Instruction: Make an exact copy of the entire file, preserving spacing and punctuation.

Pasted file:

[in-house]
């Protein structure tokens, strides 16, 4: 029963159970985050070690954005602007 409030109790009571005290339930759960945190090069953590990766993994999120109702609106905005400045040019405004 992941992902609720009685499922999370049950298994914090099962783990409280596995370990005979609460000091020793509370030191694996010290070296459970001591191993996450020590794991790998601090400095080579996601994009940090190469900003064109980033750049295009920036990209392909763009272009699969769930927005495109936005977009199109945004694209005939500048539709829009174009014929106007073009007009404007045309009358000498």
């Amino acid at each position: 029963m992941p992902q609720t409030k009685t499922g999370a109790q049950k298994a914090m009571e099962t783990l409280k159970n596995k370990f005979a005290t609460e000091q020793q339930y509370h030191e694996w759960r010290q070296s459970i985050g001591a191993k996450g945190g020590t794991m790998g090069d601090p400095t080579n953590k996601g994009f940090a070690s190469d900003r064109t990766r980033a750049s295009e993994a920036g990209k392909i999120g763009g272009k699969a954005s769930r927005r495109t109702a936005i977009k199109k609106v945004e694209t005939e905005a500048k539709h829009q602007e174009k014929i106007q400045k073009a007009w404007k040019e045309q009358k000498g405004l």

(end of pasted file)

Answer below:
[in-house]
């Protein structure tokens, strides 16, 4: 029963159970985050070690954005602007 409030109790009571005290339930759960945190090069953590990766993994999120109702609106905005400045040019405004 992941992902609720009685499922999370049950298994914090099962783990409280596995370990005979609460000091020793509370030191694996010290070296459970001591191993996450020590794991790998601090400095080579996601994009940090190469900003064109980033750049295009920036990209392909763009272009699969769930927005495109936005977009199109945004694209005939500048539709829009174009014929106007073009007009404007045309009358000498």
């Amino acid at each position: 029963m992941p992902q609720t409030k009685t499922g999370a109790q049950k298994a914090m009571e099962t783990l409280k159970n596995k370990f005979a005290t609460e000091q020793q339930y509370h030191e694996w759960r010290q070296s459970i985050g001591a191993k996450g945190g020590t794991m790998g090069d601090p400095t080579n953590k996601g994009f940090a070690s190469d900003r064109t990766r980033a750049s295009e993994a920036g990209k392909i999120g763009g272009k699969a954005s769930r927005r495109t109702a936005i977009k199109k609106v945004e694209t005939e905005a500048k539709h829009q602007e174009k014929i106007q400045k073009a007009w404007k040019e045309q009358k000498g405004l």